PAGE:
[Guest Post] Thoughts for Your First Year of Practice

by Honora Lee Wolfe (with help from Daniel Schulman)

  1. Set Your Fees and stick to them. You can offer an occasional discount day for special groups, fundraising events, clients’ birthdays, patients’ children, or an ongoing pay-at-the-time-of-service discount if you regularly bill insurance. But you work with all your brain and body on each patient…don’t sell yourself short.

  1. Do the Math. Figure out what you need for overhead and a decent living. Assume the average patient will visit you six times (this is remarkably accurate in most cases). With these numbers you can see how many patients you need each year, month, week, etc. This may be easier than you think to accomplish. For example, to create $100,000 per year before tax, you need 200 patients to average six visits with at $75 per visit (treatments, herbs, other product sales). Put another way, you need 1200 patient visits per year, 100 per month, or 25 per week at about $75 per visit. The math makes it feel less overwhelming.

  1. Be Clear about everything: fees, policies, beliefs about whom you can help and how many treatments it will take. Remain flexible, but the more clear and honest you can be with your patients, the respect you will receive in return is remarkable. When asked “Can you help me?” and “How long will it take?”, you can honestly say “The treatment is the diagnosis” and you will know more in two or three treatments. Such an answer allows you to be clear…even about your lack of clarity.

  1. A Modest Confidence. Even when confronted with the most complex, confusing cases, know that you can trust the lineage of the medicine. Don’t melt down in fear and confusion (at least not in front of the patient!). Do a treatment with the most love and confidence you can muster, and see what happens. You will often be happily surprised.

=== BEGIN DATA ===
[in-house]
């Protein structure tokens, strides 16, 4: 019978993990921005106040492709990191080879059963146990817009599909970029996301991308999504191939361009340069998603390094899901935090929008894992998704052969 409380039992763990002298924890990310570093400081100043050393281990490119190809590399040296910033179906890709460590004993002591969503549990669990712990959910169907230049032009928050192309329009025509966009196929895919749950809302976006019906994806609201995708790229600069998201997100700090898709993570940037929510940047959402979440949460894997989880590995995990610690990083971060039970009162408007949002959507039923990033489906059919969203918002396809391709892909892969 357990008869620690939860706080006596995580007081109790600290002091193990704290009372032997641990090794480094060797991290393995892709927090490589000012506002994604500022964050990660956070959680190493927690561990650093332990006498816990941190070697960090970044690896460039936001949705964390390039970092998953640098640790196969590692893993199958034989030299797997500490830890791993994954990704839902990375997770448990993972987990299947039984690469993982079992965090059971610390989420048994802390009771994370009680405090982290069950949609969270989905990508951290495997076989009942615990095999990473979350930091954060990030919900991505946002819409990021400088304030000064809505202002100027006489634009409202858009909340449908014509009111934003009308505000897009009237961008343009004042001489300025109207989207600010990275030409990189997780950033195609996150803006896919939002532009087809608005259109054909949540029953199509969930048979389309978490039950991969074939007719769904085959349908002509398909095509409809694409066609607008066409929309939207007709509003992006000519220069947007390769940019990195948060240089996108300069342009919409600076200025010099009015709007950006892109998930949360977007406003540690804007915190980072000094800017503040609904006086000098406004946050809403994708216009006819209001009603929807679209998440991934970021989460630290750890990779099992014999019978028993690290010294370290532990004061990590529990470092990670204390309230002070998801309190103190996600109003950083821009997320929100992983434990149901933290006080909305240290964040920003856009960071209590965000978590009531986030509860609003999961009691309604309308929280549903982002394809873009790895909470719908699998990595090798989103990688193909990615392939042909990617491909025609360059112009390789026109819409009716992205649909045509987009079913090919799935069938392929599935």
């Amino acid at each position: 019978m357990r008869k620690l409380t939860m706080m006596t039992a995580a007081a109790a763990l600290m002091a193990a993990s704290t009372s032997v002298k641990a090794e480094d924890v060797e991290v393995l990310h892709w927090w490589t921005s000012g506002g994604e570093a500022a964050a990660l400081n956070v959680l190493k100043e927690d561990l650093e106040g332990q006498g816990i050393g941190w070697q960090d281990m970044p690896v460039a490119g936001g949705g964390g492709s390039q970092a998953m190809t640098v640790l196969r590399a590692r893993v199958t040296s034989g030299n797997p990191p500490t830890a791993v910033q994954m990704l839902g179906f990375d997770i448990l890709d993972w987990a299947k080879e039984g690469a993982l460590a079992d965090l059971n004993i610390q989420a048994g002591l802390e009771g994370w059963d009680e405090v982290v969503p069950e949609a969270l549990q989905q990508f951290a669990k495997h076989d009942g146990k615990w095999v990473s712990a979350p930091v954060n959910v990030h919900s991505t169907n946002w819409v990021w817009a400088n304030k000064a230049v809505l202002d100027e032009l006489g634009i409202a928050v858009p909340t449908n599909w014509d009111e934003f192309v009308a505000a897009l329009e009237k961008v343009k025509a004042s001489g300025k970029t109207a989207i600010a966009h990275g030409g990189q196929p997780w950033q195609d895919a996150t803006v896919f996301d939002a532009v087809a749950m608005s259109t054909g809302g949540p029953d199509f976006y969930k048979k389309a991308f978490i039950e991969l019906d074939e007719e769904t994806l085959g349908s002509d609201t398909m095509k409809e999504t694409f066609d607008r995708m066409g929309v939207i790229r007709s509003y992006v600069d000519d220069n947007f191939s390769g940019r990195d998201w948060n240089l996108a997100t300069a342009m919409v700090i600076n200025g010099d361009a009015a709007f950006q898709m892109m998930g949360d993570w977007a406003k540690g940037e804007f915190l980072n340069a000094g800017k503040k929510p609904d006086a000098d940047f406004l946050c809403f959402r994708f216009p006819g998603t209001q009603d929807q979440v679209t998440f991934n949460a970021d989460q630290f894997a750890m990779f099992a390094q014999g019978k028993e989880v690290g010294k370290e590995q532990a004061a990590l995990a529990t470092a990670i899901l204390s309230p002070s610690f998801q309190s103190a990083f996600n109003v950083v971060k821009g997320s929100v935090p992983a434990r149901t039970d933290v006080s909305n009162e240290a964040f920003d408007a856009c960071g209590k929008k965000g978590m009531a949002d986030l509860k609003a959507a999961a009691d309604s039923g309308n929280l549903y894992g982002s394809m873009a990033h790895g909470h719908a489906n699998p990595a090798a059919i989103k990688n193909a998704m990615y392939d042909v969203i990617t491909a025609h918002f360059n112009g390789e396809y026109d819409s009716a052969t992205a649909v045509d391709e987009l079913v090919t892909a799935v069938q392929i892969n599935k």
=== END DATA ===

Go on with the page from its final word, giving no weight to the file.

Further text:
1. Provide Comfort. Make your treatment rooms into havens. The lighting, atmosphere, music, air quality, art, pillows, temperature, furnishings…should all be designed to foster relaxation and quell anxiety.

  1. Non-attachment to Results. Do your utmost and best with each patient in diagnosis and treatment. Do not allow yourself to be lazy. Then be an impartial spectator with regards to results and average out your effectiveness rate over 4-5-6 weeks, not one or two treatments. Learn from each patient encounter and allow your practice to flow and unfold.

  1. Develop Good Habits. In your first years of practice, everything from how you set up treatment rooms, what type of history/intake forms you use, how your phone gets answered, to what acupuncture style you adopt, will become hard-wired. Force yourself to try different things that you’ve learned so you don’t fall into clinical ruts. Ask yourself, “Could I do this part of my practice better?” or “Do I like this system that I’ve developed?”

  1. Plan Your Work; Work Your Plan. When marketing and connecting with your community, don’t let fear or laziness get in your way. When you get a “no” or resounding silence from one idea you’ve pursued, move on to the next. There is no need to be discouraged and every reason to pick up the phone or put on your walking shoes and make the next call, arrange the next visit, do the next lecture.

Assume success and have faith in yourself!

Honora Wolfe is co-author of Points for Profit: The Essential Guide to Practice Success for Acupuncturists. See her books, classes and blog archive at www.bluepoppy.com. Dan Schulman practices in Prince Edward Island, Canada.